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Deep Brain Stimulation for Anxiety Disorders

NYU Langone doctors offer an experimental treatment called deep brain stimulation that may ease severe obsessive-compulsive disorder, or OCD, when symptoms are not adequately controlled by therapy or medication

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Deep brain stimulation works like a pacemaker, but it’s used in the brain instead of in the heart. This technique requires surgically placing a small conductor, called an electrode, permanently in the brain. The electrode delivers a low level impulse that aids in regulating mood.

This experimental procedure is appropriate only for people with severe OCD whose symptoms do not respond to medication. Although the U.S. Food and Drug Administration has not approved deep brain stimulation for the treatment of OCD, several clinical studies have shown that it can be used safely and effectively.

NYU Langone neurosurgeons at the Center for Neuromodulation perform more than 100 deep brain stimulation procedures each year and are actively conducting research into the technique. Our neurologists, neurosurgeons, and psychiatrists perform a thorough evaluation to choose the best candidates for this procedure.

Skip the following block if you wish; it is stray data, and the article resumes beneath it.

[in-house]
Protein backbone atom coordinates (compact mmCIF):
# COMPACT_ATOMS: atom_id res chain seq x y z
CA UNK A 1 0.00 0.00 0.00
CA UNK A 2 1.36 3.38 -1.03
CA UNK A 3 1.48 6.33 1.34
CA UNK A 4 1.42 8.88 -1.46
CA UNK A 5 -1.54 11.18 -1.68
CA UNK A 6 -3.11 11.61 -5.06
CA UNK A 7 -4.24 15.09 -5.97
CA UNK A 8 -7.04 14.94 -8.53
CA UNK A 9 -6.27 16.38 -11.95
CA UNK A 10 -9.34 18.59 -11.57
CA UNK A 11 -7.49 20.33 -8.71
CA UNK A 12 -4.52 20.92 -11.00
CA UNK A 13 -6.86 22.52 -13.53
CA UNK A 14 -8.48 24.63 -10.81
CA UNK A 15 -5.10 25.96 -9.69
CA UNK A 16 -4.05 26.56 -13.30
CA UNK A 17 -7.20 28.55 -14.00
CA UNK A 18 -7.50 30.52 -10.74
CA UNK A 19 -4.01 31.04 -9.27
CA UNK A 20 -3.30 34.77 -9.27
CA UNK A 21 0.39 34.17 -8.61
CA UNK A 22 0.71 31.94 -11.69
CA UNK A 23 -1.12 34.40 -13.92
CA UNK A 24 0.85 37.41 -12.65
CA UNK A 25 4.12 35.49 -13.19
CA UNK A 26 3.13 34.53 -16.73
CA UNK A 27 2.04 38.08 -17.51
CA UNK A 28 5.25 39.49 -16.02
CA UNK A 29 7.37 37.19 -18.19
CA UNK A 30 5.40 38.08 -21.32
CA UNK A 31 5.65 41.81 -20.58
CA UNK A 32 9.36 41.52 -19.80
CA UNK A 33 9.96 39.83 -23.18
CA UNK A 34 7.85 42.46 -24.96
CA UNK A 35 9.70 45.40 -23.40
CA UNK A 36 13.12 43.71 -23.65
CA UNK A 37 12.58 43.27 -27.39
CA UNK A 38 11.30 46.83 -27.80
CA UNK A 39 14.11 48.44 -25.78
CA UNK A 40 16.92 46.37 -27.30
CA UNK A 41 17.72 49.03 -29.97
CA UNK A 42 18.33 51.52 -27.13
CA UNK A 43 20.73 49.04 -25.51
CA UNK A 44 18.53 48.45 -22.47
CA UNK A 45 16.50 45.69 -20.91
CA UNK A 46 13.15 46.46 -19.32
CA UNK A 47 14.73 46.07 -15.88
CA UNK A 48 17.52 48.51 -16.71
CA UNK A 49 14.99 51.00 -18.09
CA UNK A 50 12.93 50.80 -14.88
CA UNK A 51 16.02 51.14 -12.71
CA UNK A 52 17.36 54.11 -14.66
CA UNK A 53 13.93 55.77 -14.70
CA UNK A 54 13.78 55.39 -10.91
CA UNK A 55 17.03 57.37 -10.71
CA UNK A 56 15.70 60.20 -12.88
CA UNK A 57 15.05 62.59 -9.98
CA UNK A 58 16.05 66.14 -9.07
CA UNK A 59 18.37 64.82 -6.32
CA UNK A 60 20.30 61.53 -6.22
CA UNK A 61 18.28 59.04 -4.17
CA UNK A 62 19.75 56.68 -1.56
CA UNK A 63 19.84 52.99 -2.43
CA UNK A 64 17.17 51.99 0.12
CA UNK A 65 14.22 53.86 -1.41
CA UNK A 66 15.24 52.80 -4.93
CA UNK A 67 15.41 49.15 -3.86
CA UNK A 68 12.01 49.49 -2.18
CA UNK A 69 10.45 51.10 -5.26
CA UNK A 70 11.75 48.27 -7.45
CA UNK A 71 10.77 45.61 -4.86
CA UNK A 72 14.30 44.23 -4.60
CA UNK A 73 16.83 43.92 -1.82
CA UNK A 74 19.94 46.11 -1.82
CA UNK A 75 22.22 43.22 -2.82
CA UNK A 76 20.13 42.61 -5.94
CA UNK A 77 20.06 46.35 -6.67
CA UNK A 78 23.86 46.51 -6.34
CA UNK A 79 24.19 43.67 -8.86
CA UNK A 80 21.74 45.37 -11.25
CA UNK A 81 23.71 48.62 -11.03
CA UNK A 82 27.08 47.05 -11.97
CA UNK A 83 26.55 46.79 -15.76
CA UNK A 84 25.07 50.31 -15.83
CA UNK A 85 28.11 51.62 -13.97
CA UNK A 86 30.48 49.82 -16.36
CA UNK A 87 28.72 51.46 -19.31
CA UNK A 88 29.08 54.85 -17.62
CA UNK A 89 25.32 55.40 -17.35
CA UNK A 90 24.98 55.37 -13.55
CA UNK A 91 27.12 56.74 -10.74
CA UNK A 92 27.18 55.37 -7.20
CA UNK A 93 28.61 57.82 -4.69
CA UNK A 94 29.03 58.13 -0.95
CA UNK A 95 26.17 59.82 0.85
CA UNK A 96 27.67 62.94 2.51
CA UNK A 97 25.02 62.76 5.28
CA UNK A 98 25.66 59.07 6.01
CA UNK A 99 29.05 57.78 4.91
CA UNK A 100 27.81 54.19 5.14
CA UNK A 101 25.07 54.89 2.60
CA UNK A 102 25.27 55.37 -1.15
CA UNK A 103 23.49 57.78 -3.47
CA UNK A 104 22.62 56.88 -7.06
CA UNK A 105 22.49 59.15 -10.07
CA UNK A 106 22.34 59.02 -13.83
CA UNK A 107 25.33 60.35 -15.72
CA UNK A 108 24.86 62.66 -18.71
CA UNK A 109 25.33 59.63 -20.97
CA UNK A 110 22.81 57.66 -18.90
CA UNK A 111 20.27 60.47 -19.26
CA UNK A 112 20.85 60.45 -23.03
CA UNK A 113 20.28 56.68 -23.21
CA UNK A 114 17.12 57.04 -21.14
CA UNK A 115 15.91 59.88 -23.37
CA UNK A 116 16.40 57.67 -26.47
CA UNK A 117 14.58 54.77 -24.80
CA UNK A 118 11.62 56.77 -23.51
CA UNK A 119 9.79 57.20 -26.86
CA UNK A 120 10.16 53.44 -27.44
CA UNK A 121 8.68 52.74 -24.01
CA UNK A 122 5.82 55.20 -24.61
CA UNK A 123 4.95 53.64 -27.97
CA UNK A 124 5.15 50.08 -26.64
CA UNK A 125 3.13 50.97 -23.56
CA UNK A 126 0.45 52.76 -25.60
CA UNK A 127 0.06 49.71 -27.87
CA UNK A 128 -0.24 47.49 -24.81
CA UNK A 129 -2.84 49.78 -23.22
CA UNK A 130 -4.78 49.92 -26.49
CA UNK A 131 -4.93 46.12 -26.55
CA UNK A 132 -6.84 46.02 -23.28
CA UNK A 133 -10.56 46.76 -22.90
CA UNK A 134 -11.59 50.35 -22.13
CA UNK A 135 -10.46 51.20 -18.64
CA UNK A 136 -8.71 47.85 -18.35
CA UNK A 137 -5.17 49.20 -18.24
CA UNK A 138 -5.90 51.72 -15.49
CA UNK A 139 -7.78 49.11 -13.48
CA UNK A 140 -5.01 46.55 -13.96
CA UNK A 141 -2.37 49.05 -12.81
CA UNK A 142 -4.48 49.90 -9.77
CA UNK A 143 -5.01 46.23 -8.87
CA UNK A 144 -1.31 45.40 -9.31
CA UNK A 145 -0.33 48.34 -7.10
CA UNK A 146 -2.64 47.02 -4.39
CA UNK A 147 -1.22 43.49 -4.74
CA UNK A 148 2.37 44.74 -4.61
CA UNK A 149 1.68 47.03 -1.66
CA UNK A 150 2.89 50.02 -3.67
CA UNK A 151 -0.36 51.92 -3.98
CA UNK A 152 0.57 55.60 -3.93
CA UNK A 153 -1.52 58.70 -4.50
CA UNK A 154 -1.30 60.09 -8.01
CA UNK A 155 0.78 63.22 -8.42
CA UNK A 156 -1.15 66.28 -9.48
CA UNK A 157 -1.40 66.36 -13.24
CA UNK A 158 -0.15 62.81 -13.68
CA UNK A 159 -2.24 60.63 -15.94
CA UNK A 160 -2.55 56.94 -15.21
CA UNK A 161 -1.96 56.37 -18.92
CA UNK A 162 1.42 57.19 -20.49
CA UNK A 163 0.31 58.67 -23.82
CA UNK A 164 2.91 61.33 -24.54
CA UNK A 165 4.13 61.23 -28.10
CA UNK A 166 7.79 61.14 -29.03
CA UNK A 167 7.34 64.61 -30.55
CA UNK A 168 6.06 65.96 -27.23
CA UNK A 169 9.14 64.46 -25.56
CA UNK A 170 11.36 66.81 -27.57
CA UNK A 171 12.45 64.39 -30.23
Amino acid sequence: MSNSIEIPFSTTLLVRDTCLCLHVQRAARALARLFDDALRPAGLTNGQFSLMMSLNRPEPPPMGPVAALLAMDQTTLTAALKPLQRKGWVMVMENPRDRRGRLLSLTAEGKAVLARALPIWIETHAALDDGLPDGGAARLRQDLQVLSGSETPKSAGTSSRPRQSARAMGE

Surgery to Implant the Deep Brain Stimulation Device

Before the electrode is implanted into the brain, a neurosurgeon uses imaging tests, such as MRI or CT scans of the brain, to determine where the electrode should be placed.

To implant the device, the surgeon makes a small opening in the skull and inserts a thin, insulated wire with electrodes at the tip. He or she passes the wire under the skin of the head, neck, and shoulder.

Surgery to implant the electrode takes about four hours. It requires general anesthesia and an overnight hospital stay.

The next day, the doctor performs a second surgery to connect the wires to a pulse generator, which is a small battery pack implanted under the skin near the collarbone. Most people can return home later that day.

Several days after surgery, the neurologist programs the pulse generator. You are able to control the electrical impulses with an external remote control.

People who use deep brain stimulation are able to control the strength of the electrical impulses on their own after working with a neurologist to find the combination of settings that best controls their symptoms. After this adjustment period, most people require only occasional maintenance visits.

Many people choose to use the deep brain stimulation system 24 hours a day. The technique can significantly improve the lives of people who have OCD that isn’t managed well by other therapies.

Our Research and Education in Anxiety Disorders

Learn more about our research and professional education opportunities.